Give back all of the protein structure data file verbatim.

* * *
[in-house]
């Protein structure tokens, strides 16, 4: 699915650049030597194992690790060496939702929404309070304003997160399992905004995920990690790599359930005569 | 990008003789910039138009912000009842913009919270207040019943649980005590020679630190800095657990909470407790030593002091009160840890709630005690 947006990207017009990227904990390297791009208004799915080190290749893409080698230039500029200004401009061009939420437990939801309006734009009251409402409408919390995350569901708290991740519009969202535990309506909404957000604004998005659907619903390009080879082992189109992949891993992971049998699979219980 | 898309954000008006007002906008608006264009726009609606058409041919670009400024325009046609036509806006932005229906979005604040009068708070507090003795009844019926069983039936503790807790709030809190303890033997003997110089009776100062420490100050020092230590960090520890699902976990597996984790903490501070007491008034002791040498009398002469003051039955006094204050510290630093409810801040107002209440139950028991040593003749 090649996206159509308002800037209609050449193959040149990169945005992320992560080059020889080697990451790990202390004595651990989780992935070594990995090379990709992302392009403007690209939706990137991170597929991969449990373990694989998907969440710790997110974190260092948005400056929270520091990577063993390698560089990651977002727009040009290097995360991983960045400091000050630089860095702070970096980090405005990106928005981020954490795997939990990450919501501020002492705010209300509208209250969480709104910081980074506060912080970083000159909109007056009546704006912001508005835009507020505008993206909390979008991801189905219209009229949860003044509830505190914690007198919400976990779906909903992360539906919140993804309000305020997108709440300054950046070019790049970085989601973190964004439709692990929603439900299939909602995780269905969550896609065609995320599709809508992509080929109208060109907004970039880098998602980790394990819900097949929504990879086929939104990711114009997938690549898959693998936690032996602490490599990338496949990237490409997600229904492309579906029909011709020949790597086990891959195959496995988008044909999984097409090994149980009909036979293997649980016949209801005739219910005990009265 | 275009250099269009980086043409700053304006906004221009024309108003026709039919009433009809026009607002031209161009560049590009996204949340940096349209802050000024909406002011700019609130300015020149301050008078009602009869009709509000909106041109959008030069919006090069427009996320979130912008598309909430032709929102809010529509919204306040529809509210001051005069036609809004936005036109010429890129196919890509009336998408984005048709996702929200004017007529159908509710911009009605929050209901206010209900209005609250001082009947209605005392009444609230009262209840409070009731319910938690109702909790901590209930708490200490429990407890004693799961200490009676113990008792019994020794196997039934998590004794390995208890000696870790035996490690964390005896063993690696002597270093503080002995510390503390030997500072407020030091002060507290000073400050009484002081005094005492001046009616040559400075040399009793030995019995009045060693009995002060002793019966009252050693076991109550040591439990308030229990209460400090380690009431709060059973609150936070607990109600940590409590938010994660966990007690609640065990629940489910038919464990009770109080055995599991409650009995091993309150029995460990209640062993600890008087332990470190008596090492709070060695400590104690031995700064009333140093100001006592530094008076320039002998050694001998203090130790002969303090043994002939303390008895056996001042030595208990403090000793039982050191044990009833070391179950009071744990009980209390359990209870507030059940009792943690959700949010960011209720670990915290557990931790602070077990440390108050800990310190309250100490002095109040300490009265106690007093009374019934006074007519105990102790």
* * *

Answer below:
[in-house]
């Protein structure tokens, strides 16, 4: 699915650049030597194992690790060496939702929404309070304003997160399992905004995920990690790599359930005569 | 990008003789910039138009912000009842913009919270207040019943649980005590020679630190800095657990909470407790030593002091009160840890709630005690 947006990207017009990227904990390297791009208004799915080190290749893409080698230039500029200004401009061009939420437990939801309006734009009251409402409408919390995350569901708290991740519009969202535990309506909404957000604004998005659907619903390009080879082992189109992949891993992971049998699979219980 | 898309954000008006007002906008608006264009726009609606058409041919670009400024325009046609036509806006932005229906979005604040009068708070507090003795009844019926069983039936503790807790709030809190303890033997003997110089009776100062420490100050020092230590960090520890699902976990597996984790903490501070007491008034002791040498009398002469003051039955006094204050510290630093409810801040107002209440139950028991040593003749 090649996206159509308002800037209609050449193959040149990169945005992320992560080059020889080697990451790990202390004595651990989780992935070594990995090379990709992302392009403007690209939706990137991170597929991969449990373990694989998907969440710790997110974190260092948005400056929270520091990577063993390698560089990651977002727009040009290097995360991983960045400091000050630089860095702070970096980090405005990106928005981020954490795997939990990450919501501020002492705010209300509208209250969480709104910081980074506060912080970083000159909109007056009546704006912001508005835009507020505008993206909390979008991801189905219209009229949860003044509830505190914690007198919400976990779906909903992360539906919140993804309000305020997108709440300054950046070019790049970085989601973190964004439709692990929603439900299939909602995780269905969550896609065609995320599709809508992509080929109208060109907004970039880098998602980790394990819900097949929504990879086929939104990711114009997938690549898959693998936690032996602490490599990338496949990237490409997600229904492309579906029909011709020949790597086990891959195959496995988008044909999984097409090994149980009909036979293997649980016949209801005739219910005990009265 | 275009250099269009980086043409700053304006906004221009024309108003026709039919009433009809026009607002031209161009560049590009996204949340940096349209802050000024909406002011700019609130300015020149301050008078009602009869009709509000909106041109959008030069919006090069427009996320979130912008598309909430032709929102809010529509919204306040529809509210001051005069036609809004936005036109010429890129196919890509009336998408984005048709996702929200004017007529159908509710911009009605929050209901206010209900209005609250001082009947209605005392009444609230009262209840409070009731319910938690109702909790901590209930708490200490429990407890004693799961200490009676113990008792019994020794196997039934998590004794390995208890000696870790035996490690964390005896063993690696002597270093503080002995510390503390030997500072407020030091002060507290000073400050009484002081005094005492001046009616040559400075040399009793030995019995009045060693009995002060002793019966009252050693076991109550040591439990308030229990209460400090380690009431709060059973609150936070607990109600940590409590938010994660966990007690609640065990629940489910038919464990009770109080055995599991409650009995091993309150029995460990209640062993600890008087332990470190008596090492709070060695400590104690031995700064009333140093100001006592530094008076320039002998050694001998203090130790002969303090043994002939303390008895056996001042030595208990403090000793039982050191044990009833070391179950009071744990009980209390359990209870507030059940009792943690959700949010960011209720670990915290557990931790602070077990440390108050800990310190309250100490002095109040300490009265106690007093009374019934006074007519105990102790």